Cognitive Dissonance, Imperfect Memory and the Preference for Increasing Payments
In this paper we propose a theory of cognitive dissonance through imperfect memory. Cognitive dissonance is the tendency of a person to engage in self justification after a decision. We offer an interpretation of the single decision cognitive dissonance experiments: an agent has an unknown cost of effort and before the decision receives a private signal of the cost of effort, which is subsequently forgotten. Following the decision, the agent makes an inference regarding the content of this signal based on the publicly available information: the action taken and the wage paid. We explore the implications of this interpretation in a setting requiring a decision of effort in two periods. A preference for increasing payments naturally emerges from our model. With the auxiliary assumption that obtaining wage income requires an unknown cost of effort and obtaining rental income requires a known, zero cost of effort, our results provide an explanation for the experimental findings of Loewenstein and Sicherman (1991). These authors find evidence of stronger preferences for increasing "income from wages" rather than "income from rent." Our model makes the novel prediction that this preference for increasing payments will only occur when the contracts are neither very likely nor very unlikely to cover the cost of effort.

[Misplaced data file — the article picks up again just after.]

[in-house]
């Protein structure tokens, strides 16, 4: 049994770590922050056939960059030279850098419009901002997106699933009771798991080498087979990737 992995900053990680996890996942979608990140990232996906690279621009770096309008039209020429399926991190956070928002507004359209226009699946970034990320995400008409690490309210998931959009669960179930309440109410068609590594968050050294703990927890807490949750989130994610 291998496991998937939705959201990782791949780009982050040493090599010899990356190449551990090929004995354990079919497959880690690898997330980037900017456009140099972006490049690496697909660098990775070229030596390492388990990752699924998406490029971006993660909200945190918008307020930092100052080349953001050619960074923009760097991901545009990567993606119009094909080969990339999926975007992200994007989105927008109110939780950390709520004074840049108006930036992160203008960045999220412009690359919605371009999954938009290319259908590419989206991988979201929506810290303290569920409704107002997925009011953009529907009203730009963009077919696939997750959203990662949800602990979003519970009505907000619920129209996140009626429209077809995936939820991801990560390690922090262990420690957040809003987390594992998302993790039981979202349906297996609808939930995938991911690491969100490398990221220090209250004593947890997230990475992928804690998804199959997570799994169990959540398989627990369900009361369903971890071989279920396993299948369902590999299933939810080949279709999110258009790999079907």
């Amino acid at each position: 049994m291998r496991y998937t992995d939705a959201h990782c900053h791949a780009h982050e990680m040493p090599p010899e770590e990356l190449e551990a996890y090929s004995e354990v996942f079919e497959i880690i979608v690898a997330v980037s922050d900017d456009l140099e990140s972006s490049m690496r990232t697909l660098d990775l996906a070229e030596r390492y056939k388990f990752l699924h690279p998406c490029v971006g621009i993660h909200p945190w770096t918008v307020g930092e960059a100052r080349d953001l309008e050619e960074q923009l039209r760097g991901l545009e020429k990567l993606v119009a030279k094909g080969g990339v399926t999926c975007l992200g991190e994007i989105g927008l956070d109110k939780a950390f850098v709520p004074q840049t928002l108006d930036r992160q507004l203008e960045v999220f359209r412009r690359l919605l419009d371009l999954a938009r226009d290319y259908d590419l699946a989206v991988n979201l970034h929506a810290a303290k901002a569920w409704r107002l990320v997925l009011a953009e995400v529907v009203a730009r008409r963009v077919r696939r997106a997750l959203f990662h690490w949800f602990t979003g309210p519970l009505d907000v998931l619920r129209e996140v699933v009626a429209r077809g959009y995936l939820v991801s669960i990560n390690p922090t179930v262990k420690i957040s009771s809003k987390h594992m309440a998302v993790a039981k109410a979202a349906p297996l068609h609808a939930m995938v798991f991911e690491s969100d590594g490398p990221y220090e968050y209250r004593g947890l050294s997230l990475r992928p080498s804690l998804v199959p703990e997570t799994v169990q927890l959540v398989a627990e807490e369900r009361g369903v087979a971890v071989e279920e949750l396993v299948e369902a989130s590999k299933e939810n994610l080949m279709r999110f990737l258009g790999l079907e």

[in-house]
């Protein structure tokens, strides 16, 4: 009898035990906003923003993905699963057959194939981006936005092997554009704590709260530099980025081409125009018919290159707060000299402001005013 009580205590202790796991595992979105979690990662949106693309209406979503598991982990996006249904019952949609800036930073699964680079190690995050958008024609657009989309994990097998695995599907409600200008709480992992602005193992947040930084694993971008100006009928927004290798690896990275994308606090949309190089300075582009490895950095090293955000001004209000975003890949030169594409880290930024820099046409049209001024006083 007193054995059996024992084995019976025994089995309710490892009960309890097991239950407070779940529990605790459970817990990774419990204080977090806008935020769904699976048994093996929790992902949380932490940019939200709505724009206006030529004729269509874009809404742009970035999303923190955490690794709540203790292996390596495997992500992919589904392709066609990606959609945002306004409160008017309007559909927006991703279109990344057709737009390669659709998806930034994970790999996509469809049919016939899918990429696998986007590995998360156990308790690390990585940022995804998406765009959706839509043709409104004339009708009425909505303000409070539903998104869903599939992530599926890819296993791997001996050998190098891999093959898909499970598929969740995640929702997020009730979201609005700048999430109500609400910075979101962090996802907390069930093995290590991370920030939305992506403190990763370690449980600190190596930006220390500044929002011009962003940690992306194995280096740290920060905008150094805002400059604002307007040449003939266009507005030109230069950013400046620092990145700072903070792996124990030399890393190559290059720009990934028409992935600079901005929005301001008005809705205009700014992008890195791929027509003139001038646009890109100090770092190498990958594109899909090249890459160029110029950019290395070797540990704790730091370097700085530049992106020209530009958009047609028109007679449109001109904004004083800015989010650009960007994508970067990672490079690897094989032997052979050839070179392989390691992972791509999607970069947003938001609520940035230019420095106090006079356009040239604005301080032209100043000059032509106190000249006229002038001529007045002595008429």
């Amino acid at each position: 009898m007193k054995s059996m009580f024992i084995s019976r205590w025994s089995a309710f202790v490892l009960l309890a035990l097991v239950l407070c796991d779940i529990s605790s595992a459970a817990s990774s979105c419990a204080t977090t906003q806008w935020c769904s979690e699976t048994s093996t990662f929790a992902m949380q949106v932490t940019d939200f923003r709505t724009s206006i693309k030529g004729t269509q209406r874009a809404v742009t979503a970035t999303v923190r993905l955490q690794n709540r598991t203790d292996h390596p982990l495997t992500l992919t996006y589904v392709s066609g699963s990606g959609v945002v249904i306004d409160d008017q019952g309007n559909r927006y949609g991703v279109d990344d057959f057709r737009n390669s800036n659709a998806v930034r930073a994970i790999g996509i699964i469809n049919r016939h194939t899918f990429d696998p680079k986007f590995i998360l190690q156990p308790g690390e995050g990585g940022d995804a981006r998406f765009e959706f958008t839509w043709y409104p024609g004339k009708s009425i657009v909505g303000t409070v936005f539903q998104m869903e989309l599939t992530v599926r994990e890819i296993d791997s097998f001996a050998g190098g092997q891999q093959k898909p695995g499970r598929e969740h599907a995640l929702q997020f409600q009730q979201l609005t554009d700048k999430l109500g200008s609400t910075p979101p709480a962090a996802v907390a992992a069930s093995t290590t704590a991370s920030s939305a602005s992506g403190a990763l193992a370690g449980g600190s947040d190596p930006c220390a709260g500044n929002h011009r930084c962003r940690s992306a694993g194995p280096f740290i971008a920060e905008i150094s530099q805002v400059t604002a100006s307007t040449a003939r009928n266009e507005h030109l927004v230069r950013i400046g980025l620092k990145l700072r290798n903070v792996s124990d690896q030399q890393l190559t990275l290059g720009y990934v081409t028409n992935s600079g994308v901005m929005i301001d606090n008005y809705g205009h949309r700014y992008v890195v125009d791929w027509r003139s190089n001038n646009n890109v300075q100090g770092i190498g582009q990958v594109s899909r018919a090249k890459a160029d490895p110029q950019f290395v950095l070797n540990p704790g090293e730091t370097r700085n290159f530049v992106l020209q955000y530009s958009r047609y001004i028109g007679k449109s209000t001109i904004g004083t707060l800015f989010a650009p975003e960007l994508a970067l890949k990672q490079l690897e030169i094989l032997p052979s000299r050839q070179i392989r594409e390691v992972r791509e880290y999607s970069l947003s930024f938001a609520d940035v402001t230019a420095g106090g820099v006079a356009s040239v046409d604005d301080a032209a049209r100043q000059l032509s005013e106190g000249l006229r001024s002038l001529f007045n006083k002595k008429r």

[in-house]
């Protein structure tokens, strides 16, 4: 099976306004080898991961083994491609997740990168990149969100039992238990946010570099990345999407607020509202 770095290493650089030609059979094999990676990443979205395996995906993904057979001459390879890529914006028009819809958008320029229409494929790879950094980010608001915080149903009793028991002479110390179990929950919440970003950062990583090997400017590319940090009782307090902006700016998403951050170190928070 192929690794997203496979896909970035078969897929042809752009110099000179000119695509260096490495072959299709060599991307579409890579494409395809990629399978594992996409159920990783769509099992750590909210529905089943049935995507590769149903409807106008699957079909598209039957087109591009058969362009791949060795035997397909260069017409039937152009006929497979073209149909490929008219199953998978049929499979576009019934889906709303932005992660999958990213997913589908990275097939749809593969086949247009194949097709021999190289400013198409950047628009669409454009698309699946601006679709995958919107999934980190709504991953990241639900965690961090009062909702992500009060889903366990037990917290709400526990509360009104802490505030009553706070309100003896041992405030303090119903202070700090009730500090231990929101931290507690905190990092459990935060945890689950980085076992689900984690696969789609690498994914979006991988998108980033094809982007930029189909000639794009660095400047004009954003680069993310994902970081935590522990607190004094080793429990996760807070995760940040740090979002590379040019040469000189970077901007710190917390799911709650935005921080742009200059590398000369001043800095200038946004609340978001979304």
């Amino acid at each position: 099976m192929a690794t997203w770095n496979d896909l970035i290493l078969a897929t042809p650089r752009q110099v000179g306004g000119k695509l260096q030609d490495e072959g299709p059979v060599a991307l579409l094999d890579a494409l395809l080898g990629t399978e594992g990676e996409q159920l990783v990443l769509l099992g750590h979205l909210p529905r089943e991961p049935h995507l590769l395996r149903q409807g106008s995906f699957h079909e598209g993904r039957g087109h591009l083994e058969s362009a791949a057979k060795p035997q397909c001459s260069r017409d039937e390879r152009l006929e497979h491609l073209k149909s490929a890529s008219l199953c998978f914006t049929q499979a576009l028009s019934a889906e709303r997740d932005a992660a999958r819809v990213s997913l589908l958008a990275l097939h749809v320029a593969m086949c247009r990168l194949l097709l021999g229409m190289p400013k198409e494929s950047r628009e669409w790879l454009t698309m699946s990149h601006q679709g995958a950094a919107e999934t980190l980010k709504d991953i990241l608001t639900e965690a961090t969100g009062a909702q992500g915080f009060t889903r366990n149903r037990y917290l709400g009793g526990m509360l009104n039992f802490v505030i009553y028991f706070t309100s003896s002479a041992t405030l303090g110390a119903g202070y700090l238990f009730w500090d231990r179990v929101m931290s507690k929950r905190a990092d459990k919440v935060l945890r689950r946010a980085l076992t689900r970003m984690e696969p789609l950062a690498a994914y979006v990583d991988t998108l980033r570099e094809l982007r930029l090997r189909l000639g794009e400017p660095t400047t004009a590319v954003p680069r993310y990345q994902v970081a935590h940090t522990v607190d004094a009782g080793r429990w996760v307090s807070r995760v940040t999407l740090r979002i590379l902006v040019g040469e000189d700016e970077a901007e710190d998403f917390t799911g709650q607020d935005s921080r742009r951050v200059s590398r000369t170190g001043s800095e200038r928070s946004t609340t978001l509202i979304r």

|Date of creation:||15 Aug 2007|
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